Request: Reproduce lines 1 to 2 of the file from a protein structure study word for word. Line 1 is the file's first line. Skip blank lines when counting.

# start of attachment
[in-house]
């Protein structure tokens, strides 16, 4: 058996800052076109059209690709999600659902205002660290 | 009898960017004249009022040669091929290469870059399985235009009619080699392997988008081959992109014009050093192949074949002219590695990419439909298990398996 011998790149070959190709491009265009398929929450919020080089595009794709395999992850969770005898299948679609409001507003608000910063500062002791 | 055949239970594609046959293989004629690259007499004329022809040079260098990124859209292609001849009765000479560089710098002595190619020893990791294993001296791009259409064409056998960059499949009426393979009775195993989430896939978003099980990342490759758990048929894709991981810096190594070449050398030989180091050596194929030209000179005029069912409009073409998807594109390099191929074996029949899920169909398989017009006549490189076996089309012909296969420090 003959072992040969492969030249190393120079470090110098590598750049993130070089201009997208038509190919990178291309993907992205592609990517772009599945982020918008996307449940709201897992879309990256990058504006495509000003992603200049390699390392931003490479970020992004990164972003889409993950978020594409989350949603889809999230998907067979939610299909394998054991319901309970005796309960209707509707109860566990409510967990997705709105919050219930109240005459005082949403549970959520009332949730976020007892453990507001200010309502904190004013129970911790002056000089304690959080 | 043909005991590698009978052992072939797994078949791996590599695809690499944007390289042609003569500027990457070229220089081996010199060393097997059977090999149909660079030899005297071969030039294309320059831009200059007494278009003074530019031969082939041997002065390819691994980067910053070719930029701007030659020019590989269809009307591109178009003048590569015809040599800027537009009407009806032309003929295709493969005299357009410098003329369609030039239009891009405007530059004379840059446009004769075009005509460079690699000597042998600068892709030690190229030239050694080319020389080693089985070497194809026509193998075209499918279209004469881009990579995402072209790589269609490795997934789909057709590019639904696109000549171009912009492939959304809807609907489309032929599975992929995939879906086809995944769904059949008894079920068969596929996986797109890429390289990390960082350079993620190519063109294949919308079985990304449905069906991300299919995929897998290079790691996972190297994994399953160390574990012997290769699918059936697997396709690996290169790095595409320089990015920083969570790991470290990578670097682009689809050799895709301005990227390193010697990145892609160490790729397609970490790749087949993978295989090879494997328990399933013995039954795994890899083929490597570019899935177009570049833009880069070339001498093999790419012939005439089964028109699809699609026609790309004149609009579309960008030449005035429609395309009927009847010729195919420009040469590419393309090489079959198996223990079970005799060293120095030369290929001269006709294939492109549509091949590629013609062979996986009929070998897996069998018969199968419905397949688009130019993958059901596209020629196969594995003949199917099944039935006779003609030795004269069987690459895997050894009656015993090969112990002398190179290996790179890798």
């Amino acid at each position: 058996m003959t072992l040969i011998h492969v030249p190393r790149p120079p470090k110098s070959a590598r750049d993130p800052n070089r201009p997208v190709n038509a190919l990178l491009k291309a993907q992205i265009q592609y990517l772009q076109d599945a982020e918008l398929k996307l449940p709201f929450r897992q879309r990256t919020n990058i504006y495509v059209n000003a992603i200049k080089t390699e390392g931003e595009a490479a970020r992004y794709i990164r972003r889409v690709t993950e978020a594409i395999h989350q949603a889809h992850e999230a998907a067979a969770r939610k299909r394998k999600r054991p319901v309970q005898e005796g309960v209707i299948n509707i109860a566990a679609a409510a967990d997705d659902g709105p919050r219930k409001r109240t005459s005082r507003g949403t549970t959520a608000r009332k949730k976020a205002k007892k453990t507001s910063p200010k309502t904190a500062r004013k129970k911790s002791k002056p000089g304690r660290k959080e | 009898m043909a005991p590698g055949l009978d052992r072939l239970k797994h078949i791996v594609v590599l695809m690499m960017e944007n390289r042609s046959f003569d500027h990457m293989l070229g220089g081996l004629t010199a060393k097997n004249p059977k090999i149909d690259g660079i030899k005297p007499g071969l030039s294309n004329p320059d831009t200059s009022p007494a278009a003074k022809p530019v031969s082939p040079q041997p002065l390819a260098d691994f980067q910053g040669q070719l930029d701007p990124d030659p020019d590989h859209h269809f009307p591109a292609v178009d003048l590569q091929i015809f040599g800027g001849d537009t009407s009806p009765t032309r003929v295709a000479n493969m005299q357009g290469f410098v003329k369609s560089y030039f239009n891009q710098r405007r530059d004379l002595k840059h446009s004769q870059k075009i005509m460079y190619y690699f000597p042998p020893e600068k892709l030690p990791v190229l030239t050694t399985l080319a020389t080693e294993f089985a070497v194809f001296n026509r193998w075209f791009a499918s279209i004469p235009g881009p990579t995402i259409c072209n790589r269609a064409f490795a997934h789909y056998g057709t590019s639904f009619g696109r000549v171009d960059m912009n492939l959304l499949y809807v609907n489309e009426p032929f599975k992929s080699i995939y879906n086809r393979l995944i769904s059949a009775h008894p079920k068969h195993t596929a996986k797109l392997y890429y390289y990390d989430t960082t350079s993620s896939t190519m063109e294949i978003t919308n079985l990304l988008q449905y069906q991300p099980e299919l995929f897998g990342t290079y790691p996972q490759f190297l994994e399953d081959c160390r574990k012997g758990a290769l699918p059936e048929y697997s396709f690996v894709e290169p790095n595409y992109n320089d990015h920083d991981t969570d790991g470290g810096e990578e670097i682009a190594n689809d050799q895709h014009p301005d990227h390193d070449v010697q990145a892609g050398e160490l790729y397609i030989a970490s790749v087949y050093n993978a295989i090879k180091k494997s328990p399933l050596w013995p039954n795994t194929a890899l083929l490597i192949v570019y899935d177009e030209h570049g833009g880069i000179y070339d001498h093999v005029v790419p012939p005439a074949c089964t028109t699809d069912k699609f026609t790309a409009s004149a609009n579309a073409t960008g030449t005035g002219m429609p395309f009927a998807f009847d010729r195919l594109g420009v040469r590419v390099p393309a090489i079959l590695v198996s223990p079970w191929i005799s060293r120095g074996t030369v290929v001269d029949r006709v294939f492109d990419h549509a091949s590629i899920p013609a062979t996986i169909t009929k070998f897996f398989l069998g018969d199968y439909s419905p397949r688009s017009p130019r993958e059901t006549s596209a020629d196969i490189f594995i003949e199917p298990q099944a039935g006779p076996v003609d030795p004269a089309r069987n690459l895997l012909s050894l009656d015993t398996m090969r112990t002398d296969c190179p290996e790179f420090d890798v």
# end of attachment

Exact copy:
[in-house]
């Protein structure tokens, strides 16, 4: 058996800052076109059209690709999600659902205002660290 | 009898960017004249009022040669091929290469870059399985235009009619080699392997988008081959992109014009050093192949074949002219590695990419439909298990398996 011998790149070959190709491009265009398929929450919020080089595009794709395999992850969770005898299948679609409001507003608000910063500062002791 | 055949239970594609046959293989004629690259007499004329022809040079260098990124859209292609001849009765000479560089710098002595190619020893990791294993001296791009259409064409056998960059499949009426393979009775195993989430896939978003099980990342490759758990048929894709991981810096190594070449050398030989180091050596194929030209000179005029069912409009073409998807594109390099191929074996029949899920169909398989017009006549490189076996089309012909296969420090 003959072992040969492969030249190393120079470090110098590598750049993130070089201009997208038509190919990178291309993907992205592609990517772009599945982020918008996307449940709201897992879309990256990058504006495509000003992603200049390699390392931003490479970020992004990164972003889409993950978020594409989350949603889809999230998907067979939610299909394998054991319901309970005796309960209707509707109860566990409510967990997705709105919050219930109240005459005082949403549970959520009332949730976020007892453990507001200010309502904190004013129970911790002056000089304690959080 | 043909005991590698009978052992072939797994078949791996590599695809690499944007390289042609003569500027990457070229220089081996010199060393097997059977090999149909660079030899005297071969030039294309320059831009200059007494278009003074530019031969082939041997002065390819691994980067910053070719930029701007030659020019590989269809009307591109178009003048590569015809040599800027537009009407009806032309003929295709493969005299357009410098003329369609030039239009891009405007530059004379840059446009004769075009005509460079690699000597042998600068892709030690190229030239050694080319020389080693089985070497194809026509193998075209499918279209004469881009990579995402072209790589269609490795997934789909057709590019639904696109000549171009912009492939959304809807609907489309032929599975992929995939879906086809995944769904059949008894079920068969596929996986797109890429390289990390960082350079993620190519063109294949919308079985990304449905069906991300299919995929897998290079790691996972190297994994399953160390574990012997290769699918059936697997396709690996290169790095595409320089990015920083969570790991470290990578670097682009689809050799895709301005990227390193010697990145892609160490790729397609970490790749087949993978295989090879494997328990399933013995039954795994890899083929490597570019899935177009570049833009880069070339001498093999790419012939005439089964028109699809699609026609790309004149609009579309960008030449005035429609395309009927009847010729195919420009040469590419393309090489079959198996223990079970005799060293120095030369290929001269006709294939492109549509091949590629013609062979996986009929070998897996069998018969199968419905397949688009130019993958059901596209020629196969594995003949199917099944039935006779003609030795004269069987690459895997050894009656015993090969112990002398190179290996790179890798």